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Wastelander
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Flow Drill for Chibana's Three Kihongata

Hello, everyone,

I finally put together a video breaking down a flow drill that I teach to go along with the three Kihongata that were created by Chibana Chosin, founder of the Kobayashi branch of Shorin-Ryu. These are the first kata I teach in my curriculum, and while they are very simple kata (really more like moving kihon line drills), they teach a lot of good stuff--and this isn't even getting into the details on the mechanics they teach, or the variations/henka not included in the drill.

Iain Abernethy
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Hi Noah,

Not a kata I am familiar with, but that’s a nicely constructed drill. Well explain too! Thanks for sharing!

All the best,

Iain

Wastelander
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Iain Abernethy wrote:

Hi Noah,

Not a kata I am familiar with, but that’s a nicely constructed drill. Well explain too! Thanks for sharing!

All the best,

Iain

Thanks, Iain! As I mentioned, the kata are super simple, so even if people don't have them in their curriculum, they probably still have the basic techniques, so hopefully it's still helpful! For reference, though, this is what these kata look like:

https://www.instagram.com/p/CRVWkJUpmSL/?utm_medium=copy_link

Frazatto
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Hello Wastelander o/

I liked the demonstration, at first I thought your friend was being too compliant, but watching a second time I noticed you are actually keeping him out of balance for most of the time without much of an effort.

How exactly is this happening?

Is it the way you position yourself or the defense/offense shift keeps him from standing properly?

Wastelander
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Frazatto wrote:

Hello Wastelander o/

I liked the demonstration, at first I thought your friend was being too compliant, but watching a second time I noticed you are actually keeping him out of balance for most of the time without much of an effort.

How exactly is this happening?

Is it the way you position yourself or the defense/offense shift keeps him from standing properly?

Since it is a flow drill, there has to be a degree of compliance to it, otherwise you leave the drill--which is totally fine at a certain point in training, but would make it a bit tough to teach the drill, lol. That said, kuzushi is a big part of it, because if you keep the opponent off-balance, they will have a harder time mounting an offensive. It's really the use of hikite and the shifting of my body weight that's doing the work of keeping him from maintaining his balance. These kata explicitly show you what hikite is used for (grabbing and pulling), whereas most kata do not, which makes them an excellent introduction, but they also introduce the idea of shifting your weight forward into your opponent using han-zenkutsu-dachi, before shifting backward with your opponent using neko-ashi-dachi. By applying those concepts in sequence, you're basically jerking your opponent back and forth, the way you might during a Judo match to try and set up a throw, but you're striking them at the same time, or wrenching joints, so not only do they have to think about maintaining their balance, but they also have to think about the fact that you just punched them, or smacked their neck with your forearm, or tried to make them eat pavement by forcing them to the ground with an armbar. I actually have some variation/henka applications I like to occasionally throw into this drill to incorporate sweeps, as well, which fit will into this format.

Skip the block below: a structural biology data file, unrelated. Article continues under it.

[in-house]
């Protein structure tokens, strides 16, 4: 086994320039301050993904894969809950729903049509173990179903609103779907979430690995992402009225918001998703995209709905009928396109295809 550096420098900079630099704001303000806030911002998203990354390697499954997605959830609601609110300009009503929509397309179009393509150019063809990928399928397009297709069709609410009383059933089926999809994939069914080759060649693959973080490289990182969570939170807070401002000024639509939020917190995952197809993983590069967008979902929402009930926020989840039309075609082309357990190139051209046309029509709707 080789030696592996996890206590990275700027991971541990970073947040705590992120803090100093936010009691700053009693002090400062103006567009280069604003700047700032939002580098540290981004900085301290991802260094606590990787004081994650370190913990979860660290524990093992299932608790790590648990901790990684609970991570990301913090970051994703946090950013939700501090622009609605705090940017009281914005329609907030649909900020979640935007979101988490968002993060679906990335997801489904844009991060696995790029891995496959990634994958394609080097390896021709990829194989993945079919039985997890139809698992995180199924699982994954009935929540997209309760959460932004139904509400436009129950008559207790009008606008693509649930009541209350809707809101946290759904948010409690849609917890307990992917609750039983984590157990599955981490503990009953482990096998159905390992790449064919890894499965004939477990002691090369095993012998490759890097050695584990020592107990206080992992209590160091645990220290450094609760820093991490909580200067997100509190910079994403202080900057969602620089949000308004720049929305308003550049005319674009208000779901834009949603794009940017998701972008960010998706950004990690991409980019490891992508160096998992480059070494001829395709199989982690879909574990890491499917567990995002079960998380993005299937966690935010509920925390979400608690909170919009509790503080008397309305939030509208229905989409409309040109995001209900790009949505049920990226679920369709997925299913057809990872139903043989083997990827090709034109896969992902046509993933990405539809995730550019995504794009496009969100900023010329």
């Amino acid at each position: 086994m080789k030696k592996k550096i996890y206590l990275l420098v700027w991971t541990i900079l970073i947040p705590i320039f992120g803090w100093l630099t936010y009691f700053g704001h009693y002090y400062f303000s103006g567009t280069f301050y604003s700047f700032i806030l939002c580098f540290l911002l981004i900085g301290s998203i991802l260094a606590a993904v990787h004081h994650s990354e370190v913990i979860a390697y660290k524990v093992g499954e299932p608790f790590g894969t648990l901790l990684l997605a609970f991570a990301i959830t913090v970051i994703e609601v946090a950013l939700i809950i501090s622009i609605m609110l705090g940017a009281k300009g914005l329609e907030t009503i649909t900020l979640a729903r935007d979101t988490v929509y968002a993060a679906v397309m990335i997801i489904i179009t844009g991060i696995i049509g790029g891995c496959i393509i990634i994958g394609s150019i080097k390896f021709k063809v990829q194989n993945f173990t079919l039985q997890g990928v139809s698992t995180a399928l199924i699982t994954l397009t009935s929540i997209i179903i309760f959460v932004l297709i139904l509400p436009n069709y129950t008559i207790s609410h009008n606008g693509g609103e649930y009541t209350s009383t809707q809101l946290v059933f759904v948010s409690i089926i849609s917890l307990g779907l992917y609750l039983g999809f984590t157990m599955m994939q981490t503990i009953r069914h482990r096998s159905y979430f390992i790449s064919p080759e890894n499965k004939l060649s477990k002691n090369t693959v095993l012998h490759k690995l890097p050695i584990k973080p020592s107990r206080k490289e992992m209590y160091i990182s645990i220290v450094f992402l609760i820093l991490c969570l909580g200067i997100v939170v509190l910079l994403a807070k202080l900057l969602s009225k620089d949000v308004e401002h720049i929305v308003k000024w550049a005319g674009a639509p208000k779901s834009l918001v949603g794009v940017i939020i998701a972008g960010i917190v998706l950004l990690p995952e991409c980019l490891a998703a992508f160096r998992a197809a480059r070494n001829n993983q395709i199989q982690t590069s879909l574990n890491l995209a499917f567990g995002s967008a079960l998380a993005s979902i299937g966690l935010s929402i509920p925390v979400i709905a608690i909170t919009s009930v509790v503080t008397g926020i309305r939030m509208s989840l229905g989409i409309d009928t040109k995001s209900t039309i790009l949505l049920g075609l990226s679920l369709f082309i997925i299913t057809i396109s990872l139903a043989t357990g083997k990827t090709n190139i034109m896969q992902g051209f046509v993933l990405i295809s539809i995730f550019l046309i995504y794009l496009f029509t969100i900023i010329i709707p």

Now, I will say that hikite is not always easy to maintain, whether it be because of a lack of strength, or being too sweaty, or simply having an opponent with massive forearms :P. The way that these kata, and this drill, apply hikite, however, makes it a bit more reliable than if you just try and grab somebody's arm out of mid-air. The opening movement, for example, has you step in as you collect the arm, which means that you have the opportunity to potentially grab as high on the arm as their triceps, rather than just their wrist, but if they try to pull their hand back--which they probably will--you're already stepping in that direction, so it's easier to catch a hold of it. The punch to the body will generally give you a second where the arms go a bit slack, as a natural reaction to the impact, which is why you transition immediately into the chudan-soto-uke to the neck. Of course, the opponent may actually help you in that, because after the arms go slack and you start to pull, they will probably try to pull their arm back, which should have the effect of helping you pull them into the strike. It's important, for that technique, that you are anchoring their arm to your body and shifting your body back and down with your stance, rather than just trying to use your arm, of course. When they block that strike, though, they are going to be trying to push away from their body in order to resist the force of your blow, which means that their arm is being engaged in extension, making the armbar easier to get than if they were pulling. I think the off-balancing aspect of the Kihon Sanbon section, with the jodan-uke/chudan-uchi-uke is probably fairly obvious, since you're directly manipulating the head with both impact and structure, and then wrenching their arms to the side as they either reel back from the blow or try to keep driving into you. Hopefully that helps flesh things out for you!